Buddhism Buddhism in New Medias
by
Scott A. Mitchell
  • LAST MODIFIED: 13 September 2010
  • DOI: 10.1093/obo/9780195393521-0115

Introduction

The proliferation and variety of new media over the past half-century has posed new opportunities and challenges for Buddhist communities. Religious studies more generally, as well as the allied fields of sociology and anthropology, have covered the area of religion and new media fairly well, but Buddhist studies has only just begun to contribute to this field of inquiry. The following bibliography reflects this dearth of scholarship while providing primary sources for future research. “New media” here refers to the Internet, social networking, and mobile communication technologies, as well as more traditional broadcast and print media and film. It is therefore related to issues of consumerism, modernity, and social justice. The bulk of the sources in the first two sections, General Overviews and Journals, are intended to give the researcher a firm grounding in the area of media studies, broadly defined. Selected areas of research provide useful articles on some dominant themes, such as representations of Buddhism in media and new locations of culture, such as mobile technology and the Internet. Primary sources, divided into print and broadcast media and online media, list some longstanding and relevant examples of Buddhist practice in new media.

General Overviews

There is no single, book-length work dedicated to Buddhism in new media. Moreover, scholars in Buddhist studies—and religious studies more generally—have been slow to take the topic of popular culture as a serious area of inquiry until only very recently, with Forbes and Mahan 2005 being an excellent overview of contemporary religion in American popular culture. Works such as Horsfield, et al. 2004 offer the researcher an overview of many themes and issues relevant to studying Buddhism in new media, whereas Beaudoin 1998 and Silverblatt 2008 are useful works for the classroom. Graham 1999 and Zaleski 1997 provide useful, if somewhat dated, theoretical contexts for studying religion on the Internet. Carrette and King 2005 offers a thorough critique of the exploitation of religion by the capitalist marketplace.

  • Beaudoin, Tom. Virtual Faith: The Irreverent Spiritual Quest of Generation X. San Francisco: Jossey-Bass, 1998.

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    A well-cited and perennially popular work about “Generation X” Americans as the producers of contemporary popular culture. The work is useful in charting the terrain, if limited in its critical analysis and focus, which is on largely middle- to upper-class mainstream American culture.

  • Carrette, Jeremy, and Richard King. Selling Spirituality: The Silent Takeover of Religion. London: Routledge, 2005.

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    An excellent overview of the ways in which corporate and commercial interests have co-opted religion and spirituality, with a focus on North America and the United Kingdom. While Carrette and King have their own biases, their analysis (in chapter3) of the commodification of Buddhism, Hinduism, and Taoism is invaluable.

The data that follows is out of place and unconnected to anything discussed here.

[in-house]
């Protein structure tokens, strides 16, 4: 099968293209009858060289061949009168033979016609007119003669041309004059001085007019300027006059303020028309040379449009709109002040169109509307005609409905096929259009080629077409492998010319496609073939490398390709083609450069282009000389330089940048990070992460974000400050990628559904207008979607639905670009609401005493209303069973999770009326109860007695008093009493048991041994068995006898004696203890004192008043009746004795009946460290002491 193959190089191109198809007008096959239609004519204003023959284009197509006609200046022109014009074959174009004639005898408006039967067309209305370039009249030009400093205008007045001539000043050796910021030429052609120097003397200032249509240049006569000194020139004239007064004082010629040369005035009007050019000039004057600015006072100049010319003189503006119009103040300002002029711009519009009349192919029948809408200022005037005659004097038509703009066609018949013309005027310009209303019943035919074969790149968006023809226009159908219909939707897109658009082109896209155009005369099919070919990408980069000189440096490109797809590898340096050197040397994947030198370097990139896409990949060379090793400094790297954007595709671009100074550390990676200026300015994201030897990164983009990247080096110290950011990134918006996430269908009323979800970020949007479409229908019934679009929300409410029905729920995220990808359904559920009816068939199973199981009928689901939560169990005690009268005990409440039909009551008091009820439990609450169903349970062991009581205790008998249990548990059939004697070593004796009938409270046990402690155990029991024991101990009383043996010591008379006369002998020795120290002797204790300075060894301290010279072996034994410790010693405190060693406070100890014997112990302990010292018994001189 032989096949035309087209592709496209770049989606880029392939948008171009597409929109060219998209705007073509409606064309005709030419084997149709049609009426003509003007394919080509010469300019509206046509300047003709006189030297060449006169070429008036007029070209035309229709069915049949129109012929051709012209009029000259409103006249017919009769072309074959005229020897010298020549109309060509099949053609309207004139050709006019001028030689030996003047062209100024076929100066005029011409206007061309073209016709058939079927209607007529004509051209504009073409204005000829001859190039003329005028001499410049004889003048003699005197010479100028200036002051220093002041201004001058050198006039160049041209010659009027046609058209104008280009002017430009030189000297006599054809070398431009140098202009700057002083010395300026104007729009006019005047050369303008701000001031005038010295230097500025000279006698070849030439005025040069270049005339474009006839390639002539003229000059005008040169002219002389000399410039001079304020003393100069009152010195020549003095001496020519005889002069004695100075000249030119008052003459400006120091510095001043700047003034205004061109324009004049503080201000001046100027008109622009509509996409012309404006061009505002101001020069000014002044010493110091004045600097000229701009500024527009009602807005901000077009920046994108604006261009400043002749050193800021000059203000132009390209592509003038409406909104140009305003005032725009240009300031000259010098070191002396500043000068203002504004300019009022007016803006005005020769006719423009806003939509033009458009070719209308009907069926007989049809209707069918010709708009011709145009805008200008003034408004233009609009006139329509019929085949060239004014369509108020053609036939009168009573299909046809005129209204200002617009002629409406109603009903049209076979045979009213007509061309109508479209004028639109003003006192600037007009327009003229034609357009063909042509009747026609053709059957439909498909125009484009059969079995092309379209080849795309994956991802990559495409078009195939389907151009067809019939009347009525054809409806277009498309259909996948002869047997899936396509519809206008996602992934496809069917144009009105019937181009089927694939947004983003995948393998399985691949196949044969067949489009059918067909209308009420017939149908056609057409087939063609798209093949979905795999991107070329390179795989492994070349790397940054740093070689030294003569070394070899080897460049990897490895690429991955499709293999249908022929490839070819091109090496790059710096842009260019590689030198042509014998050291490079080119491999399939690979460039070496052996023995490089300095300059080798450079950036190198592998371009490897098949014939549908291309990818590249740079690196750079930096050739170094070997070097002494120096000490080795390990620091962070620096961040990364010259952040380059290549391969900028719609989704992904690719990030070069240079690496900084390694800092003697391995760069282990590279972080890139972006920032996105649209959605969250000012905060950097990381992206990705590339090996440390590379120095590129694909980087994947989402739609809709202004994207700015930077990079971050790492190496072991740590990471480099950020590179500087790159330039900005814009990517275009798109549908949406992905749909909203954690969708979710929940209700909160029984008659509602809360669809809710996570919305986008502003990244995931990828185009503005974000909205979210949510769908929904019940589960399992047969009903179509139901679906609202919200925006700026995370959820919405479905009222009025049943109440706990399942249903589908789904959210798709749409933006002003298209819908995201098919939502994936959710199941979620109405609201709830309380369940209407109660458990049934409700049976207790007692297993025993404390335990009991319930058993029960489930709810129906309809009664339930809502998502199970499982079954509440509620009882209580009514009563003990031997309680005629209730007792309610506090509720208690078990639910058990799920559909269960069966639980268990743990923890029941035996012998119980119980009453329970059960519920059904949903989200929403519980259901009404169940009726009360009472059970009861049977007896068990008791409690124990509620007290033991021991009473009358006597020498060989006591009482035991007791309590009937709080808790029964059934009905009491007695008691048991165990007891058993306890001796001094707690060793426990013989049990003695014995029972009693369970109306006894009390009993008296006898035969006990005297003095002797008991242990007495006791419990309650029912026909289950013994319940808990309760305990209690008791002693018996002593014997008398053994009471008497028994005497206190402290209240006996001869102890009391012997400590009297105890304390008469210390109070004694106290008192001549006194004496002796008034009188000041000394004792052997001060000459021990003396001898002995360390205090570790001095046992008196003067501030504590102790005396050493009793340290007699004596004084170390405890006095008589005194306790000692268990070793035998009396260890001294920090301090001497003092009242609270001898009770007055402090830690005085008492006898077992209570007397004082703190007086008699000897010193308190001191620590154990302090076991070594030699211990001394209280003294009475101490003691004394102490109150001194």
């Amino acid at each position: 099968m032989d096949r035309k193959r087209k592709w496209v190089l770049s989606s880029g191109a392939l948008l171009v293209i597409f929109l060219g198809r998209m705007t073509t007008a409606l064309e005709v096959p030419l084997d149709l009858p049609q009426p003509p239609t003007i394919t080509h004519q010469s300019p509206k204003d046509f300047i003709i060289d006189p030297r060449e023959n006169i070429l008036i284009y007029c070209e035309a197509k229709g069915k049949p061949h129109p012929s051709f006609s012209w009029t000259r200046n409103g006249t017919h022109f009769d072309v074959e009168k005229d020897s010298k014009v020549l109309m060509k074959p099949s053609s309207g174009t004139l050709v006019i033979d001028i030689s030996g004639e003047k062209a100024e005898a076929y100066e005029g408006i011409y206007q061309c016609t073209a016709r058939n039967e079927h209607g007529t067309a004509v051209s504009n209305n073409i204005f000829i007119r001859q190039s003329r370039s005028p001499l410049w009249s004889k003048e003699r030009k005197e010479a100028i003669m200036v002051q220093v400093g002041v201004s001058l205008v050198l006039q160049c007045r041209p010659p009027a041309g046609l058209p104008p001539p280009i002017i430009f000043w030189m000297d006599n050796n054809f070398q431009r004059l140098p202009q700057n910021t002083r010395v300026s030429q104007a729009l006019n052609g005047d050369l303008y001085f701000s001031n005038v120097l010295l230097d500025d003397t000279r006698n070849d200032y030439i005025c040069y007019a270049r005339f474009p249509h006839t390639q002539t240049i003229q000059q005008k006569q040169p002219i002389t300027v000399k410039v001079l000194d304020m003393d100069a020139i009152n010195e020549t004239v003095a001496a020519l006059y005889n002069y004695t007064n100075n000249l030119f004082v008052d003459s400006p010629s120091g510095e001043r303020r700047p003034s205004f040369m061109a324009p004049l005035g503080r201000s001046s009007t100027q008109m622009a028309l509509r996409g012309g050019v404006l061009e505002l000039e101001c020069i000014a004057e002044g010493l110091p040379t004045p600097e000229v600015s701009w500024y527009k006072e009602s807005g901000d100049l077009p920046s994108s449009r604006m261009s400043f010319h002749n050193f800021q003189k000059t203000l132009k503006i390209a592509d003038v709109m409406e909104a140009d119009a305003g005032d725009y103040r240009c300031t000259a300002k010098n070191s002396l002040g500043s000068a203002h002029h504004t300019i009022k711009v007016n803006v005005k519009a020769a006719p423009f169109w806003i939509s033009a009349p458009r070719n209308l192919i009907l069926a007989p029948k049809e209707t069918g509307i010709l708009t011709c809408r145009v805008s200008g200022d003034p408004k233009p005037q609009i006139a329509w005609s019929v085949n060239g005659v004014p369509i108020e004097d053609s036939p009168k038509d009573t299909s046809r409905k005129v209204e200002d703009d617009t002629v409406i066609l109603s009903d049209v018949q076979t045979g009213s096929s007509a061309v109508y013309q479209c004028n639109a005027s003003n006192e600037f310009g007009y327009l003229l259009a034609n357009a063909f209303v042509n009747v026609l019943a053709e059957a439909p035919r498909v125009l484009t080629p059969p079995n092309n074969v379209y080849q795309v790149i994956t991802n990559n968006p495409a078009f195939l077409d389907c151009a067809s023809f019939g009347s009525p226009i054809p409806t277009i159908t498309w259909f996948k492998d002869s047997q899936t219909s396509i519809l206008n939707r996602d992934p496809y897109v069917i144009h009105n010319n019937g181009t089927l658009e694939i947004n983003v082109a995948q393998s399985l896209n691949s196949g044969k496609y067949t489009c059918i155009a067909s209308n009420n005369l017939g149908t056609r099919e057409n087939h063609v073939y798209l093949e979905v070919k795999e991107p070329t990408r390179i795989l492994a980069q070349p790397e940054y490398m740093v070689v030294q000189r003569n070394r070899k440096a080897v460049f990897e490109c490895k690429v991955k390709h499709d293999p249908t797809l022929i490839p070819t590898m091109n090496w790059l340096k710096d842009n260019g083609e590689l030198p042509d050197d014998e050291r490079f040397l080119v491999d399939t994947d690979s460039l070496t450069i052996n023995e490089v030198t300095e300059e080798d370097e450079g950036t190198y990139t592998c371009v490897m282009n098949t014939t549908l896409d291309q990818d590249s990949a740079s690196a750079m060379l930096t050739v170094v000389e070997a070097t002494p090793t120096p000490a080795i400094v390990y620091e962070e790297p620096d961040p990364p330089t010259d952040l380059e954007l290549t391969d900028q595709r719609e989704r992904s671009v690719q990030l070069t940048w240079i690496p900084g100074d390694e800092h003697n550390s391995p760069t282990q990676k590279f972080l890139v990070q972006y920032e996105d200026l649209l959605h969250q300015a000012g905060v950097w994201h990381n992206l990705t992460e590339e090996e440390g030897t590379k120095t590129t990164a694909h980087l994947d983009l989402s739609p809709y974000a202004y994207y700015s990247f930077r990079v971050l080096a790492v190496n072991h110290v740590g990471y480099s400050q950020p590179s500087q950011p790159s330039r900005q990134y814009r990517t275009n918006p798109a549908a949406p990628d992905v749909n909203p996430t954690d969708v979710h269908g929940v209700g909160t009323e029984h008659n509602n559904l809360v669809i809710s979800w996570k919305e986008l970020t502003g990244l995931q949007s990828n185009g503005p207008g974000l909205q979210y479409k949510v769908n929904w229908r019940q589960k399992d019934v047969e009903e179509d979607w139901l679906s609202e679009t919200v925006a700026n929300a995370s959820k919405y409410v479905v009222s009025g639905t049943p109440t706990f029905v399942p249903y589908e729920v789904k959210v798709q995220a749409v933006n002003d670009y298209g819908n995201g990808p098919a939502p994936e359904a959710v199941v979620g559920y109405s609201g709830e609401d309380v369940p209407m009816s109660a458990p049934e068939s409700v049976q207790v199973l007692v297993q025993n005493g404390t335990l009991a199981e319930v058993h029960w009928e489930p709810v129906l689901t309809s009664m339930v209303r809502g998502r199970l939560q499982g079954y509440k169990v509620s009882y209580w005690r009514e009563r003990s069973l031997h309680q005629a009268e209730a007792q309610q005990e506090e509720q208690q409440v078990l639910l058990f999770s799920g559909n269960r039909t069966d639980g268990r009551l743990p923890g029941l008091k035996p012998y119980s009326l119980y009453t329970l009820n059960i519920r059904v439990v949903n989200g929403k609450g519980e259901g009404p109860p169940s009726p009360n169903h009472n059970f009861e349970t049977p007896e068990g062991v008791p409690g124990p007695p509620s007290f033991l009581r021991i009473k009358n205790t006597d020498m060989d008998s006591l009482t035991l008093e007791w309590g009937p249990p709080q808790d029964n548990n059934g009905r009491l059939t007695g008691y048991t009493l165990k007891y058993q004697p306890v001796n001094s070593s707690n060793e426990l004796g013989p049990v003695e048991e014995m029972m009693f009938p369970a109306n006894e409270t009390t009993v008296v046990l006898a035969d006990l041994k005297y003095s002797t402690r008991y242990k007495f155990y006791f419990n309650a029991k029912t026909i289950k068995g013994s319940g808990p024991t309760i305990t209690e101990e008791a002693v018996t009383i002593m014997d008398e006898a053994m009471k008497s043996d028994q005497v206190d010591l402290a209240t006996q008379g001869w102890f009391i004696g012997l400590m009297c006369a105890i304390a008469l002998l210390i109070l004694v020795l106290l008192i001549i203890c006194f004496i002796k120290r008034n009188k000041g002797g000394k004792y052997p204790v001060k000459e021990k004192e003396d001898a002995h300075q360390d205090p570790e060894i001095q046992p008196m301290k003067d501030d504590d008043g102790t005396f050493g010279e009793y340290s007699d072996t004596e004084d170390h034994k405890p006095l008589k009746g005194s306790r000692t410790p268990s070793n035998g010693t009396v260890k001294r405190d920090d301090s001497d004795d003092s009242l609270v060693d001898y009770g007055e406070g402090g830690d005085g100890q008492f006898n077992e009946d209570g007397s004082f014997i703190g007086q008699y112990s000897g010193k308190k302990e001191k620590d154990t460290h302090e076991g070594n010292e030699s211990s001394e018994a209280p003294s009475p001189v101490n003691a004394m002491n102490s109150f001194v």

• Forbes, Bruce David, and Jeffrey H. Mahan, eds. Religion and Popular Culture in America. Rev. ed. Berkeley: University of California Press, 2005.

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    With both a comprehensive view and easy-to-read style, the work covers the gamut of popular culture in the United States, from The Da Vinci Code to baseball. Chapter 3 deals specifically with Buddhism. (See also Iwamura 2001, cited under Buddhism in Other New Media [Film, Mobile Communication, Popular Culture].)

  • Graham, Gordon. The Internet: A Philosophical Inquiry. London: Routledge, 1999.

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    Because the Internet is a fast-moving target, most studies become outdated almost as soon as they are published. Graham’s philosophic approach to the subject, however, has lasting import, as he deals with technophilia, Marxism, democracy, and the nature of reality—issues that persist despite new technology.

  • Horsfield, Peter G., Mary E. Hess, and Adán M. Medrano. Belief in Media: Cultural Perspectives on Media and Christianity. Aldershot, UK: Ashgate, 2004.

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    While this work focuses on Christianity and new media, the essays as a whole provide a useful model of how to connect new media technologies to cultural and religious change. Chapter 1 provides a particularly useful toehold in this area of research and has the most relevance for Buddhist studies.

  • Silverblatt, Art. Media Literacy: Keys to Interpreting Media Messages. 3d ed. Westport, CT: Praeger, 2008.

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    Silverblatt’s work is a useful classroom tool for teaching about and interpreting media, from film and television to traditional print and new interactive media. Additionally, it may be useful in charting the terrain and familiarizing students with the language of media studies.

  • Zaleski, Jeff P. The Soul of Cyberspace: How New Technology Is Changing Our Spiritual Lives. San Francisco: HarperEdge, 1997.

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    As with Graham’s work, Zaleski’s study of the Internet may appear a bit dated, as it predates the current locus of online community or social networking in places such as Facebook or Twitter. Nevertheless, his chapter on Buddhism raises important questions about communicating religion that remain relevant.

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